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The NVIDIA vs. Open-Source Nouveau Linux Driver Benchmarks For Summer 2018

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  • The NVIDIA vs. Open-Source Nouveau Linux Driver Benchmarks For Summer 2018

    Phoronix: The NVIDIA vs. Open-Source Nouveau Linux Driver Benchmarks For Summer 2018

    It has been some months since last delivering any benchmarks of Nouveau, the open-source, community-driven for NVIDIA GPUs. The reason for not having any Nouveau benchmarks recently has largely been due to lack of major progress, at least on the GeForce desktop GPU side, while NVIDIA has continued to contribute on the Tegra side. For those wondering how the current performance is of this driver that started out more than a decade ago via reverse-engineering, here are some benchmarks of the latest open-source Nouveau and NVIDIA Linux graphics drivers on Ubuntu.

    http://www.phoronix.com/vr.php?view=26454

  • #2
    https://cdn.arstechnica.net/wp-conte...ia-640x424.jpg

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    • #3
      What about some reverse engineering with proprietary driver, just catch instructions for re-clocking and replicate them, impossible?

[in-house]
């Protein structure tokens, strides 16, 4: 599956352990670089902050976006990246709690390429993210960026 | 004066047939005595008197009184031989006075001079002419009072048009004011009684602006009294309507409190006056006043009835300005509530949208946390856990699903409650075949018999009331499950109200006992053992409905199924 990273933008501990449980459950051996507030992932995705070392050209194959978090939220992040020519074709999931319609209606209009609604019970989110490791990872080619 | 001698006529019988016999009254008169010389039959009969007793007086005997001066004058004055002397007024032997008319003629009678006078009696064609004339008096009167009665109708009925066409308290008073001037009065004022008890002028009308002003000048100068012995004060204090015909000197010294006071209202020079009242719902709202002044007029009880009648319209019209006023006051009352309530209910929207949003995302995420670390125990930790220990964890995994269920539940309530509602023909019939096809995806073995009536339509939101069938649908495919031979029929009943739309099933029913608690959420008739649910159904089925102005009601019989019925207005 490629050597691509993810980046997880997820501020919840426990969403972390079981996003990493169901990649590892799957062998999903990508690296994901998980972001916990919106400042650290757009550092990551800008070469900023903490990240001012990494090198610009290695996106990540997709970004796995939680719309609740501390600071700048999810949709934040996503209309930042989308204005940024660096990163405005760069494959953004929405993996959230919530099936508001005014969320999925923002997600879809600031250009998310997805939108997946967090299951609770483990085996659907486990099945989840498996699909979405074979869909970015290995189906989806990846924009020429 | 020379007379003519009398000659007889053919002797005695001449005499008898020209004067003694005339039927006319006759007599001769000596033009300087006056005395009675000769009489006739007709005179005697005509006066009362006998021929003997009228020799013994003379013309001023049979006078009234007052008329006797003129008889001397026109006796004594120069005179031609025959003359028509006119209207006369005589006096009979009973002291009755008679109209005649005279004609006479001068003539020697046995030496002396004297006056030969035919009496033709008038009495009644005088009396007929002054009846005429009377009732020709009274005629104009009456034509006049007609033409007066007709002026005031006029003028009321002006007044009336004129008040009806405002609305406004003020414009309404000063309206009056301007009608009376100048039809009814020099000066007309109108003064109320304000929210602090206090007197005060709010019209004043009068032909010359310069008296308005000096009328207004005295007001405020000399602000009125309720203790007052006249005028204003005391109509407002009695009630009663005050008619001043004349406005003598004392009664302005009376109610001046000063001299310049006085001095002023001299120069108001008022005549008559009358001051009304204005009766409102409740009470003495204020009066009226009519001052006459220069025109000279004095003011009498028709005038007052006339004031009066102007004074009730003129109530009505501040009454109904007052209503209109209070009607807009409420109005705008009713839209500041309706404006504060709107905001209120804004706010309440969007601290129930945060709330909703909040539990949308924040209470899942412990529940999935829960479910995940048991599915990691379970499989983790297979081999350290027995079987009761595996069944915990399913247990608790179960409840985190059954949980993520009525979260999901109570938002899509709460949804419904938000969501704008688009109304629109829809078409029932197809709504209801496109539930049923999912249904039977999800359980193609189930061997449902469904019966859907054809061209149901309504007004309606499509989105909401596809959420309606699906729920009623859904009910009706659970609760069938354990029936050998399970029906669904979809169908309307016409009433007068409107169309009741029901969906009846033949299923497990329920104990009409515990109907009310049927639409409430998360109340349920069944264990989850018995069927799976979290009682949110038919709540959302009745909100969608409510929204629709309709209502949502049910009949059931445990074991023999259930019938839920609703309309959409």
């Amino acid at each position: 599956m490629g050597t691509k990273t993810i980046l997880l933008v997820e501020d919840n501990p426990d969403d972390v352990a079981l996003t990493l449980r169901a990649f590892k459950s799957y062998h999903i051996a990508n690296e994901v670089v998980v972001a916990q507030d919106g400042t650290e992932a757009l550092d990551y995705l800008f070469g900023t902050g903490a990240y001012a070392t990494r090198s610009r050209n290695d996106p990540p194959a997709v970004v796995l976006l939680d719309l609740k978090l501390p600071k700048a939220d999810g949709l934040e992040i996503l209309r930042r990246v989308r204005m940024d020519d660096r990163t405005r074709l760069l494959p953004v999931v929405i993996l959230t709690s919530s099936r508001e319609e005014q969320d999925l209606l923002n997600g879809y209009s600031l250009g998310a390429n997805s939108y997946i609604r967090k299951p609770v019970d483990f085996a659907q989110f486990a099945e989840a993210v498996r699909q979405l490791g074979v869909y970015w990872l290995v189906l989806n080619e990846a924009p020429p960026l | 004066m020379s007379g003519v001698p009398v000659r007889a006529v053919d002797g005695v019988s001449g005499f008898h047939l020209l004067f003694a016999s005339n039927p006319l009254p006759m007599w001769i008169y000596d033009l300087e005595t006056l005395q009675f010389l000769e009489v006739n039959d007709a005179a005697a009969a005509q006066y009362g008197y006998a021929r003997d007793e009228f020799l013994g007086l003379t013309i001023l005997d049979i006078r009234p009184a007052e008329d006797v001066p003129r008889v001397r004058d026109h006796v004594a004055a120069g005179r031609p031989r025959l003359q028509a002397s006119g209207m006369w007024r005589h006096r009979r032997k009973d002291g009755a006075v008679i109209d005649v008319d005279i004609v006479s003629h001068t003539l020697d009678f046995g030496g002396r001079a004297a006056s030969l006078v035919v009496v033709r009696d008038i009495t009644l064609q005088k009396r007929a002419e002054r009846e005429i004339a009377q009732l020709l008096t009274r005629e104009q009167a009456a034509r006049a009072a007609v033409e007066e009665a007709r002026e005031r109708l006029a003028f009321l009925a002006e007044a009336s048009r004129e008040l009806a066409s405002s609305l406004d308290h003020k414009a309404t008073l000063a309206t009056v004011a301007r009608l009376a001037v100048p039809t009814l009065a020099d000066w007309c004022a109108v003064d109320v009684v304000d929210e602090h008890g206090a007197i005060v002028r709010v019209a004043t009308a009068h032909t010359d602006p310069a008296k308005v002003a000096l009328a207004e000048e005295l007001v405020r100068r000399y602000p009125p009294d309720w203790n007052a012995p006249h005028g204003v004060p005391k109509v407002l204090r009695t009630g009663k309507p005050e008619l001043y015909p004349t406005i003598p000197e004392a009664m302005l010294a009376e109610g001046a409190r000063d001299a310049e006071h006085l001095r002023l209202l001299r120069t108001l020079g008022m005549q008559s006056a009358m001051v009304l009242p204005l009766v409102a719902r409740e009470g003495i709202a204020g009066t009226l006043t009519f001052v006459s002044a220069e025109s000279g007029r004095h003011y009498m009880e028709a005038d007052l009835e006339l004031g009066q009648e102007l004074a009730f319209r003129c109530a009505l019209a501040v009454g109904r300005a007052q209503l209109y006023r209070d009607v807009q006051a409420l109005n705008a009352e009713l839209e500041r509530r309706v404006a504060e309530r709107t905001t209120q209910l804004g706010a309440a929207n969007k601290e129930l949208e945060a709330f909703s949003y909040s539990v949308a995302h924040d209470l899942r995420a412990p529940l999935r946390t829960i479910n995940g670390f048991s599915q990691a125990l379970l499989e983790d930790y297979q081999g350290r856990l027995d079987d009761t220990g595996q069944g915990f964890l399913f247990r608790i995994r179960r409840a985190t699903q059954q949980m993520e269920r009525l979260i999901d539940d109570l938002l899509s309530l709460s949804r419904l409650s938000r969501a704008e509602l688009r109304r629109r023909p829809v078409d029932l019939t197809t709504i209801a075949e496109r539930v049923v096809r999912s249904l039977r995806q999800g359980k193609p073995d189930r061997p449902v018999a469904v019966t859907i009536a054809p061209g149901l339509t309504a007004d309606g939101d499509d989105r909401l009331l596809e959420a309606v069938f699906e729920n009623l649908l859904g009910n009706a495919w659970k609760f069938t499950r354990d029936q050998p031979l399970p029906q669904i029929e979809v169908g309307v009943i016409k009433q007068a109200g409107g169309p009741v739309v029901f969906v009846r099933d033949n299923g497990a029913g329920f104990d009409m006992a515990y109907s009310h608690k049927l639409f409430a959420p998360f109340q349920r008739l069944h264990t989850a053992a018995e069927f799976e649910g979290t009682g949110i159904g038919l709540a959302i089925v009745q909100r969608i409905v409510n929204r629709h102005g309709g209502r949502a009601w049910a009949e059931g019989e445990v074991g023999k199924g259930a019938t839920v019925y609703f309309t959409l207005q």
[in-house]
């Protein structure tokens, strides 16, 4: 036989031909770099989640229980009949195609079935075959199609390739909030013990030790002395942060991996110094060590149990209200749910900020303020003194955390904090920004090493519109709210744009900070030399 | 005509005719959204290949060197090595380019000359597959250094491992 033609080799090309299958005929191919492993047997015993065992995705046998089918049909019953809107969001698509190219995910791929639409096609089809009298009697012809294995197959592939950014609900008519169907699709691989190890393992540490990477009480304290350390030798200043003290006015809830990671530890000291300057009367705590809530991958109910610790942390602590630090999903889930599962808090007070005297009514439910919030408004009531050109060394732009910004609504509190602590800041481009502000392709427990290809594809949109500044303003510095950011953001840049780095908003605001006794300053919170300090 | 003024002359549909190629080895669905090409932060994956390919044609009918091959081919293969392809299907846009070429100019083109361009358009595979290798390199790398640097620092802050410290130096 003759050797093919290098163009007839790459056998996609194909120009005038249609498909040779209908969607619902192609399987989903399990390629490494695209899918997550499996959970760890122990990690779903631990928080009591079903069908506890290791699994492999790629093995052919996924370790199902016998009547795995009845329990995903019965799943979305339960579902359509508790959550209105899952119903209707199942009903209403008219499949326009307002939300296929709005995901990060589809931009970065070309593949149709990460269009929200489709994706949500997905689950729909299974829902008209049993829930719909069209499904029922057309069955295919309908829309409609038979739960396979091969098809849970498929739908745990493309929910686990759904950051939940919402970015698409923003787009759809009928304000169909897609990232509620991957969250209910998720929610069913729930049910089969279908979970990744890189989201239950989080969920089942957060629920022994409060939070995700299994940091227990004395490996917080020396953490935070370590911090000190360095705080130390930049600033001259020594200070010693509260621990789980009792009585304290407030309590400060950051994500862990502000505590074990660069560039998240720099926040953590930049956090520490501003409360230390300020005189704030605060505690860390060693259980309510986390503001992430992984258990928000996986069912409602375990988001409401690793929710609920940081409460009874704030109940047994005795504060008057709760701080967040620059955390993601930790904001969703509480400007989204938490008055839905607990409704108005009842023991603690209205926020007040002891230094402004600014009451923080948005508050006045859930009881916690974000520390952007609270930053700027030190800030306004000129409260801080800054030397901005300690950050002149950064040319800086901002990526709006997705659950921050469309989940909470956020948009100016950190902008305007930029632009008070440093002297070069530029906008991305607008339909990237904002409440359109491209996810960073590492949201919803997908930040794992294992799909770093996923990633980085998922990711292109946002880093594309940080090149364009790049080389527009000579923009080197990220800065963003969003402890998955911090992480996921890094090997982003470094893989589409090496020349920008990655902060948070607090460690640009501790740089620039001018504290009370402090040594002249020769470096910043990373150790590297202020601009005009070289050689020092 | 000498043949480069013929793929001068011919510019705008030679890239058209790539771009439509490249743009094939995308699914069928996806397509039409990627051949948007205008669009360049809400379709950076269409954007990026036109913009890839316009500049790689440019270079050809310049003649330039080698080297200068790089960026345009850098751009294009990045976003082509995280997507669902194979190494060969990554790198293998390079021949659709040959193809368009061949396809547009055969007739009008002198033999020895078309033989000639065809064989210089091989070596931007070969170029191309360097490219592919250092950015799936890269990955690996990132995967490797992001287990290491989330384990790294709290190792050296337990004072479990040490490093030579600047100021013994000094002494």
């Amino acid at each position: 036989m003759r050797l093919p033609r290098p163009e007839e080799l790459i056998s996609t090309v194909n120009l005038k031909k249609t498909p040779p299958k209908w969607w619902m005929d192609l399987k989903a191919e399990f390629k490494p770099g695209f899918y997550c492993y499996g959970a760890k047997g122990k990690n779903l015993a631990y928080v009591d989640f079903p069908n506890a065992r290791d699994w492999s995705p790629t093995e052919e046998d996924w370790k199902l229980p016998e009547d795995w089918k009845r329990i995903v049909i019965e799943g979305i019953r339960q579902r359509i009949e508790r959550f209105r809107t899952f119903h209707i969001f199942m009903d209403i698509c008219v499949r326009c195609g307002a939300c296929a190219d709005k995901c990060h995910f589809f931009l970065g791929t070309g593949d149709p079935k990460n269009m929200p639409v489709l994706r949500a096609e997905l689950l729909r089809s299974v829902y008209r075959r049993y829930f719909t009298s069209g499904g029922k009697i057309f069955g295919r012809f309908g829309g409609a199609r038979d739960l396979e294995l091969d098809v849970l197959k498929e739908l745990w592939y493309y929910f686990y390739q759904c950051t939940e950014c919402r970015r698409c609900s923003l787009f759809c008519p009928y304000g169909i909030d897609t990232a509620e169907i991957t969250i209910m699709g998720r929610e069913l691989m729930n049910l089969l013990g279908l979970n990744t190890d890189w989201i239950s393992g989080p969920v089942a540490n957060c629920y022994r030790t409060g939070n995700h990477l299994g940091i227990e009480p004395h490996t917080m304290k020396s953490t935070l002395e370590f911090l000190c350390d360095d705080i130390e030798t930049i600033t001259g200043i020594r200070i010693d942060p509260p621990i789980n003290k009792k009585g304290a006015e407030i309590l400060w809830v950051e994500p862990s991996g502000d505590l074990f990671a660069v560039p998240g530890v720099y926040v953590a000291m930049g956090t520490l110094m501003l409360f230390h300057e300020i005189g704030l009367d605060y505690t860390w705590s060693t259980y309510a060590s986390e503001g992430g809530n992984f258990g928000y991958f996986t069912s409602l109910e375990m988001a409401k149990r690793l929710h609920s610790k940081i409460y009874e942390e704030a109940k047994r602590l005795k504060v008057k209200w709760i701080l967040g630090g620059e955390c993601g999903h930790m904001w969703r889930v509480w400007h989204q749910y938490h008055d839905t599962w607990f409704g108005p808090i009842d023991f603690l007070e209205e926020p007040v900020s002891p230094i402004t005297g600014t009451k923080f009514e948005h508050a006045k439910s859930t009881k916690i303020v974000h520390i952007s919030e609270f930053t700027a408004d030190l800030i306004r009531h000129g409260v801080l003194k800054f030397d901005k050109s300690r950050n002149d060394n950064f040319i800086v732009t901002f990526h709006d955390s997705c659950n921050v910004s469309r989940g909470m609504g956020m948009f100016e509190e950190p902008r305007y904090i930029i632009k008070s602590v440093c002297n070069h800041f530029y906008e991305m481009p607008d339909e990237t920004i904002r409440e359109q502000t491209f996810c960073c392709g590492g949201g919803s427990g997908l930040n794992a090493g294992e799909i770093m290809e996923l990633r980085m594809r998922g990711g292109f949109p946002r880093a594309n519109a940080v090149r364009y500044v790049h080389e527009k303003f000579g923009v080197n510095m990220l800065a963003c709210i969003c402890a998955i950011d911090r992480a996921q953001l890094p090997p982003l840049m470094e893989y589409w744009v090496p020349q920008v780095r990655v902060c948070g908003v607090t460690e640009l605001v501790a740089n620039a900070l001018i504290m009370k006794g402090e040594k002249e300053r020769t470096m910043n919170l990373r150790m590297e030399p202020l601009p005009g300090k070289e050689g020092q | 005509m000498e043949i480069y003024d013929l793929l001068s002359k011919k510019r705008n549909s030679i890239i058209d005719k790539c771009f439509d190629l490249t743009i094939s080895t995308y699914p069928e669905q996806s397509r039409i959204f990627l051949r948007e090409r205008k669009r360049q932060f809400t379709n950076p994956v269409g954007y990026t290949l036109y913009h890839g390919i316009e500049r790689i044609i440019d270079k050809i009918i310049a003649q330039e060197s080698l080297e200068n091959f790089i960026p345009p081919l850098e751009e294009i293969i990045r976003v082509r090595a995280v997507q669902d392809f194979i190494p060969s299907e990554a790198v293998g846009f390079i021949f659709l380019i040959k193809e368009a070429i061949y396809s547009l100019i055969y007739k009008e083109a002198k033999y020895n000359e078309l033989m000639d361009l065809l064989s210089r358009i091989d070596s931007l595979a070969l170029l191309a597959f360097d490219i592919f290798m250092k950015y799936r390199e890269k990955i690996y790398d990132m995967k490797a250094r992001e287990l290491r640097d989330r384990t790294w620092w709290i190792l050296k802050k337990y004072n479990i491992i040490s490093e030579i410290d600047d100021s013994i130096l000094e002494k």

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      • #4
        Originally posted by ruthan View Post
        What about some reverse engineering with proprietary driver, just catch instructions for re-clocking and replicate them, impossible?
        Ilia Mirkin posted a good summary of the situation and constraints here on Phoronix.

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        • #5
          Great article, thanks Michael!

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          • #6
            Originally posted by ruthan View Post
            What about some reverse engineering with proprietary driver, just catch instructions for re-clocking and replicate them, impossible?
            AFAIK You would either infringe copyright or the firmware would not gain access to re-clocking, I don't think there's a way around it. One could physically modify the card to replace the logic that verifies signatures? If you magically got it working and Nvidia found out about it then they will prevent that method in future cards as they don't want people to own hardware, they just want people to use their hardware.

            TLDR; https://cdn.arstechnica.net/wp-conte...ia-640x424.jpg

            Edit: rhysk has a better answer, see Post #4
            Last edited by Jabberwocky; 06-14-2018, 01:22 PM.

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            • #7
              Year of linux desktop: 2023

              Back to the topic, this is really impressive it sound more and more like nouveau will be the new mesa for Nvidia in a couple of years.
              Last edited by Jahimself; 06-14-2018, 03:19 PM.

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              • #8
                "what a ROUT!". Nouveau doesn't even come close. That's any sane person's initial reaction.

                But when we think about this, and consider the hard working and talented people behind Nouveau, the obvious conclusion is that this is indeed a rout, for Nvidia.